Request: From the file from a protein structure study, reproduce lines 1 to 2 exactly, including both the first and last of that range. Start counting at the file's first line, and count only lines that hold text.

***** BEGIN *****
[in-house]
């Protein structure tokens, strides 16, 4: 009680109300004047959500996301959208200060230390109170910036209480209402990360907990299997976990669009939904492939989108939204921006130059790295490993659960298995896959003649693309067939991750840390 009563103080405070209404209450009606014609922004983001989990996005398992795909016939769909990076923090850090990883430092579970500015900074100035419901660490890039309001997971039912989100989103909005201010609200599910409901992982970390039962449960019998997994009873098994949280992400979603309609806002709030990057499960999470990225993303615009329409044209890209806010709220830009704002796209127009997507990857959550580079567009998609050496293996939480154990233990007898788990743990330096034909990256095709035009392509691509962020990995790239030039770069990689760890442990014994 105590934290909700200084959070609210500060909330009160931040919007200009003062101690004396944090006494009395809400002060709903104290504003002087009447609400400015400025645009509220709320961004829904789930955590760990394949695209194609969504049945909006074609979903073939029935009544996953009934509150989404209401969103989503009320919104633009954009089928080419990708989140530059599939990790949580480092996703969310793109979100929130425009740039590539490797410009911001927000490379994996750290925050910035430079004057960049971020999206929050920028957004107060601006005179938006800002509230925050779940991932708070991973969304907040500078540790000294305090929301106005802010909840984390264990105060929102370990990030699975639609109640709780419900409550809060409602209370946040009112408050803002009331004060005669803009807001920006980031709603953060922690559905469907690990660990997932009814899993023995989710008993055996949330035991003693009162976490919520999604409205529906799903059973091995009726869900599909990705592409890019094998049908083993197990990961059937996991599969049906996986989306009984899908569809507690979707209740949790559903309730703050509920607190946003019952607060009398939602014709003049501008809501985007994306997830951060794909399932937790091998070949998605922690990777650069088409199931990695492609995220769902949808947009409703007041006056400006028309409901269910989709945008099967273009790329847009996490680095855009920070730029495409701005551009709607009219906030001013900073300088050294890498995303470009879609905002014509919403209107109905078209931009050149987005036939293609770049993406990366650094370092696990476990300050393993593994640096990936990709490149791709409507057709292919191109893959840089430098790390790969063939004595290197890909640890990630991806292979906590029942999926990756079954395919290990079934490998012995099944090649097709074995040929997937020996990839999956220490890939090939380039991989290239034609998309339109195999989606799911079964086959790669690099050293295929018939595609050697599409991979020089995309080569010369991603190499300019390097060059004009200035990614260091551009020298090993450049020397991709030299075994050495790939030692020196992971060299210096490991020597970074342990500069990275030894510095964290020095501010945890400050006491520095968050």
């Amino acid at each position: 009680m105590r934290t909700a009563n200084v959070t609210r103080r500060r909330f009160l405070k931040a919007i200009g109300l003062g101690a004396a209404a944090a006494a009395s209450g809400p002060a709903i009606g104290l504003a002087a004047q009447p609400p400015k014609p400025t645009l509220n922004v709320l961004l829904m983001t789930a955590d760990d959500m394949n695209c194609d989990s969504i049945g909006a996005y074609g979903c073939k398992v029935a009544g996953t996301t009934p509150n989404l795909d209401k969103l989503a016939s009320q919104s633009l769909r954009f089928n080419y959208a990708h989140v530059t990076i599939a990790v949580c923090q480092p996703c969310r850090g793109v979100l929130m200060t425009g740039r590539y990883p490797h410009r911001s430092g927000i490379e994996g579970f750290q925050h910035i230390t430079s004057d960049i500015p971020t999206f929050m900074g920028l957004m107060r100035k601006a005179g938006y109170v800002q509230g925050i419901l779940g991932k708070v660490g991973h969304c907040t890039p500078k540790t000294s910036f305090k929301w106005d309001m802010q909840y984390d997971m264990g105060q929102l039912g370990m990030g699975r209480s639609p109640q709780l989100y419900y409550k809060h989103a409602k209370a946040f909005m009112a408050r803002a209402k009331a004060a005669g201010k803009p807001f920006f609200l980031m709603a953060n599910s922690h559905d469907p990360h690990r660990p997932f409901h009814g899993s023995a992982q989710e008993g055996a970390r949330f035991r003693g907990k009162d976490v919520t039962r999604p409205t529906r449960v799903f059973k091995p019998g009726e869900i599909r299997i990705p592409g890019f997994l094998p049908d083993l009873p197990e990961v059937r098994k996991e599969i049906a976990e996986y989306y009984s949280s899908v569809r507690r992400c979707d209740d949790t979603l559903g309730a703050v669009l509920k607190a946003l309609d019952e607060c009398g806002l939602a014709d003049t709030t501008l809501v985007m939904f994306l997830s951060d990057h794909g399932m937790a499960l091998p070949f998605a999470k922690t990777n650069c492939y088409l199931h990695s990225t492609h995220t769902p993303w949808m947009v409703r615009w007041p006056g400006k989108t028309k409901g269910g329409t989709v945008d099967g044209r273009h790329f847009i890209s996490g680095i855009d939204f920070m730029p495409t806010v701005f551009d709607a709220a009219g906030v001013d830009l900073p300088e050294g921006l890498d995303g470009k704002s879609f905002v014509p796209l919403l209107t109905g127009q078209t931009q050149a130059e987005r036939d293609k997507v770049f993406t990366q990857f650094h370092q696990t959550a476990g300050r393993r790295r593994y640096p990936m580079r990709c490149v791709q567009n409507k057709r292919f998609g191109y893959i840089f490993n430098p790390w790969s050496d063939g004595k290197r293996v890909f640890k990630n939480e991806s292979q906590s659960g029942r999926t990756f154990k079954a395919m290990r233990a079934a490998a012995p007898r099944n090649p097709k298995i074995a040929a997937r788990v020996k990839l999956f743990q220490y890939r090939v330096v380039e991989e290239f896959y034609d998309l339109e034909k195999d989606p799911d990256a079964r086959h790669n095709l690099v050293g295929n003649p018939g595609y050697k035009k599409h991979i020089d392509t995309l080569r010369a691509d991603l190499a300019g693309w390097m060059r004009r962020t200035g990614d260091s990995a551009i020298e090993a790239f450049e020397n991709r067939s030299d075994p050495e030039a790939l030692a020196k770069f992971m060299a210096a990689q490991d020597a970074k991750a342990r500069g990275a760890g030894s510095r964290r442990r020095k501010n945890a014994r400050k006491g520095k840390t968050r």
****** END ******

[in-house]
């Protein structure tokens, strides 16, 4: 009680109300004047959500996301959208200060230390109170910036209480209402990360907990299997976990669009939904492939989108939204921006130059790295490993659960298995896959003649693309067939991750840390 009563103080405070209404209450009606014609922004983001989990996005398992795909016939769909990076923090850090990883430092579970500015900074100035419901660490890039309001997971039912989100989103909005201010609200599910409901992982970390039962449960019998997994009873098994949280992400979603309609806002709030990057499960999470990225993303615009329409044209890209806010709220830009704002796209127009997507990857959550580079567009998609050496293996939480154990233990007898788990743990330096034909990256095709035009392509691509962020990995790239030039770069990689760890442990014994 105590934290909700200084959070609210500060909330009160931040919007200009003062101690004396944090006494009395809400002060709903104290504003002087009447609400400015400025645009509220709320961004829904789930955590760990394949695209194609969504049945909006074609979903073939029935009544996953009934509150989404209401969103989503009320919104633009954009089928080419990708989140530059599939990790949580480092996703969310793109979100929130425009740039590539490797410009911001927000490379994996750290925050910035430079004057960049971020999206929050920028957004107060601006005179938006800002509230925050779940991932708070991973969304907040500078540790000294305090929301106005802010909840984390264990105060929102370990990030699975639609109640709780419900409550809060409602209370946040009112408050803002009331004060005669803009807001920006980031709603953060922690559905469907690990660990997932009814899993023995989710008993055996949330035991003693009162976490919520999604409205529906799903059973091995009726869900599909990705592409890019094998049908083993197990990961059937996991599969049906996986989306009984899908569809507690979707209740949790559903309730703050509920607190946003019952607060009398939602014709003049501008809501985007994306997830951060794909399932937790091998070949998605922690990777650069088409199931990695492609995220769902949808947009409703007041006056400006028309409901269910989709945008099967273009790329847009996490680095855009920070730029495409701005551009709607009219906030001013900073300088050294890498995303470009879609905002014509919403209107109905078209931009050149987005036939293609770049993406990366650094370092696990476990300050393993593994640096990936990709490149791709409507057709292919191109893959840089430098790390790969063939004595290197890909640890990630991806292979906590029942999926990756079954395919290990079934490998012995099944090649097709074995040929997937020996990839999956220490890939090939380039991989290239034609998309339109195999989606799911079964086959790669690099050293295929018939595609050697599409991979020089995309080569010369991603190499300019390097060059004009200035990614260091551009020298090993450049020397991709030299075994050495790939030692020196992971060299210096490991020597970074342990500069990275030894510095964290020095501010945890400050006491520095968050």